MOSCOW -- Russian Defence Minister Sergei Shoigu Tuesday (February 5) said the country must develop new types of missile systems in the next two years after Washington and Moscow ripped up a key arms control treaty.
The United States has repeatedly accused Russia of violating the Intermediate-Range Nuclear Forces (INF) agreement, and on Friday (February 1) President Donald Trump said Washington was starting the process of withdrawing from the treaty in six months.
The following day, Russian President Vladimir Putin said Moscow was also leaving the treaty and beginning work on new types of weapons that would breach the crucial Cold War-era agreement.
At a meeting with officials on Tuesday, Shoigu said Russia should develop two new missile systems in the next two years.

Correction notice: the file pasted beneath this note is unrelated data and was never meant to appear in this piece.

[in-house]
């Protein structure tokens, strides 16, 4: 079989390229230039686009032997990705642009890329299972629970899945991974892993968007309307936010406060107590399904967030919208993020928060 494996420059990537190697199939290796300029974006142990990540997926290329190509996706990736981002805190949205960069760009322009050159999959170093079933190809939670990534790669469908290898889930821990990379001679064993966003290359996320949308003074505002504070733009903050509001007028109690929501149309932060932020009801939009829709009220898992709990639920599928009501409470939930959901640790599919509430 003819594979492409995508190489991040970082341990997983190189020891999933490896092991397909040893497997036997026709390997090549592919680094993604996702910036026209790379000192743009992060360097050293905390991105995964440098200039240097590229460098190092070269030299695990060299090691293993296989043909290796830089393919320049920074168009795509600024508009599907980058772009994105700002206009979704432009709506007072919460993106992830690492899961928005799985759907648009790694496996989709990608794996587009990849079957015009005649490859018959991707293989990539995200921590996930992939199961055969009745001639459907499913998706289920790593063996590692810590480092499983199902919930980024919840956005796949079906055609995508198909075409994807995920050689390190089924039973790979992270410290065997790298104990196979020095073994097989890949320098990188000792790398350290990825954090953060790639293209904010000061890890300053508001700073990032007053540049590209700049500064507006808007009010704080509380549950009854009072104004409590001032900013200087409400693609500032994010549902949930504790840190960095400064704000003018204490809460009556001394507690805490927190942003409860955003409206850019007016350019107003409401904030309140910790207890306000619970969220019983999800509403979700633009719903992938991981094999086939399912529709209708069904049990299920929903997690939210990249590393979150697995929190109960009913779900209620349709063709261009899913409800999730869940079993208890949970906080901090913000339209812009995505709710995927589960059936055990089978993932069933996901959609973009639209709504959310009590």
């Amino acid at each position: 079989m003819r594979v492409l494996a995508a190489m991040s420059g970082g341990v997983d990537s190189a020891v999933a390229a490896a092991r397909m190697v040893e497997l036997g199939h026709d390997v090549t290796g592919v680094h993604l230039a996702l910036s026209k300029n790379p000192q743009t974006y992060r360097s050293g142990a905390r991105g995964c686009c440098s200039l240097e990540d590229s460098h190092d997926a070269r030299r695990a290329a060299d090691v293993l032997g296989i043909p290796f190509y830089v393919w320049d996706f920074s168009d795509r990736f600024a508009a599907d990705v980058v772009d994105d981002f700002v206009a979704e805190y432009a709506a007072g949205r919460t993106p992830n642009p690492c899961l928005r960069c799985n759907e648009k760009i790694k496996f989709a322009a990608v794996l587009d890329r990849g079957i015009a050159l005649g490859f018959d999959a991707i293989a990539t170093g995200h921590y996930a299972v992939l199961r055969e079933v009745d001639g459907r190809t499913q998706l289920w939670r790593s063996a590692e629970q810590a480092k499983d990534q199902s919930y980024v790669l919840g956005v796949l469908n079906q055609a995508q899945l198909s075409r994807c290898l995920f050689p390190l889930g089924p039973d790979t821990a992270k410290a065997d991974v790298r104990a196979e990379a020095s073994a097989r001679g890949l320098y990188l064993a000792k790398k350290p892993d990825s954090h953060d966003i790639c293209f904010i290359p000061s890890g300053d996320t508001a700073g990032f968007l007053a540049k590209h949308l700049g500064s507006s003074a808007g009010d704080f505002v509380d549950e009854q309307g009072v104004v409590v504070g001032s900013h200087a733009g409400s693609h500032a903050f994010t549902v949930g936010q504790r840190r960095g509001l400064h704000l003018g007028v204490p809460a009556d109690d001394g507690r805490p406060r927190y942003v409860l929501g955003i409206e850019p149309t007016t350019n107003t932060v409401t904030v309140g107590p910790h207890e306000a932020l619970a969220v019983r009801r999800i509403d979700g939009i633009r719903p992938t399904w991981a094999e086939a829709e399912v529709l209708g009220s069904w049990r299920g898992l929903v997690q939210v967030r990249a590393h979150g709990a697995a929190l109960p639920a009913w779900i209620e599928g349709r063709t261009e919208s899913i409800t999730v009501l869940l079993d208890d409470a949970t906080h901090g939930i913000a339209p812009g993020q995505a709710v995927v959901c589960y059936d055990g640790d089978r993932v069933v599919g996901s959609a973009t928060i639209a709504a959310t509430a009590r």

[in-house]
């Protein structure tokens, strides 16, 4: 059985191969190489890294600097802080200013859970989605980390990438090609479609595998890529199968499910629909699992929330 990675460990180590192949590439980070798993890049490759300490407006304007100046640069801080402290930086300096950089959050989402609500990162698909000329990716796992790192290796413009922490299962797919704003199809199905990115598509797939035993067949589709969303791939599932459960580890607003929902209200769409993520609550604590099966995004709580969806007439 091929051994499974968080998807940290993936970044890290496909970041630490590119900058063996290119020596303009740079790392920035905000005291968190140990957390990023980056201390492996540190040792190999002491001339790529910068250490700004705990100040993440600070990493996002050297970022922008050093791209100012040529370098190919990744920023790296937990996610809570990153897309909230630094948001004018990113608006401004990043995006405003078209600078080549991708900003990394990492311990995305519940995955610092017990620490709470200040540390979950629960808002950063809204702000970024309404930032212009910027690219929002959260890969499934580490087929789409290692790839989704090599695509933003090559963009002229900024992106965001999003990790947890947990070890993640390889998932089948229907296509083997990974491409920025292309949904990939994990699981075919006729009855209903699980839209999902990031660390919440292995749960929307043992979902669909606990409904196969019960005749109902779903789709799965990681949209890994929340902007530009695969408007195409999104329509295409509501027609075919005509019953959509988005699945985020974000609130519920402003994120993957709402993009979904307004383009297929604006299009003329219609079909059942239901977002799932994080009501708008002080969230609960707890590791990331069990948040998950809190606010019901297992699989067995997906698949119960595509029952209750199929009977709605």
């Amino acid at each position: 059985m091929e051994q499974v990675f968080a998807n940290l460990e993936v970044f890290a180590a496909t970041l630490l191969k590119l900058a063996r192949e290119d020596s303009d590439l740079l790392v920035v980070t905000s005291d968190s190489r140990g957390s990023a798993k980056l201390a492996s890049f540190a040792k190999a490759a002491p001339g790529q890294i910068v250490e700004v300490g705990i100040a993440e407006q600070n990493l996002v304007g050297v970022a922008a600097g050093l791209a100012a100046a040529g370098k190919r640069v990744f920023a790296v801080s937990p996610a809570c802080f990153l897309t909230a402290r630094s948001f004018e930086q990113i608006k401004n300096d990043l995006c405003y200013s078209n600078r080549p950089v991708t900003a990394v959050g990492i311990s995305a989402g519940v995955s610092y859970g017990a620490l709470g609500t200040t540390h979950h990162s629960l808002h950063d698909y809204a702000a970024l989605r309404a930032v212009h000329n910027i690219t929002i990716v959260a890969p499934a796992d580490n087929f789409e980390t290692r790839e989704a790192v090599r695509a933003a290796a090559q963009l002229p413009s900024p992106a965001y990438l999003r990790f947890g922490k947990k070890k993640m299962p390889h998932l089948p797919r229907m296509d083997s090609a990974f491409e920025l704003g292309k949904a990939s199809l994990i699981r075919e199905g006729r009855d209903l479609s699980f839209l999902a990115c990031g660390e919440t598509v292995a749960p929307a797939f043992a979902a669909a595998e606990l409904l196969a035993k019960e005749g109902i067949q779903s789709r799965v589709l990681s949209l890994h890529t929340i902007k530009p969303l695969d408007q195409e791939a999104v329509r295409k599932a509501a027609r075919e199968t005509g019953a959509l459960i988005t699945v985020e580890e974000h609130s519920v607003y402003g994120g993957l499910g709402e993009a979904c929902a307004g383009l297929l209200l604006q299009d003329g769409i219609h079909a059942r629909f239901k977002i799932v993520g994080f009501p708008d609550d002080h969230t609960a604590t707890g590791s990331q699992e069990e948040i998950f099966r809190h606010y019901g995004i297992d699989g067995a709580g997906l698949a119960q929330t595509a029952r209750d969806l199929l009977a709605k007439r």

"During 2019-2020 we have to develop a land-based version of the seaborne Kalibr system equipped with a long-range cruise missile, which showed good results in Syria," Shoigu told defence officials.
"Over the same period we will have to create a land-based missile system with a long-range hypersonic missile," he said.
Putin approved those plans, said Shoigu.
The INF agreement forbids ground-launched, short- and intermediate-range missiles but not those launched from the air or sea.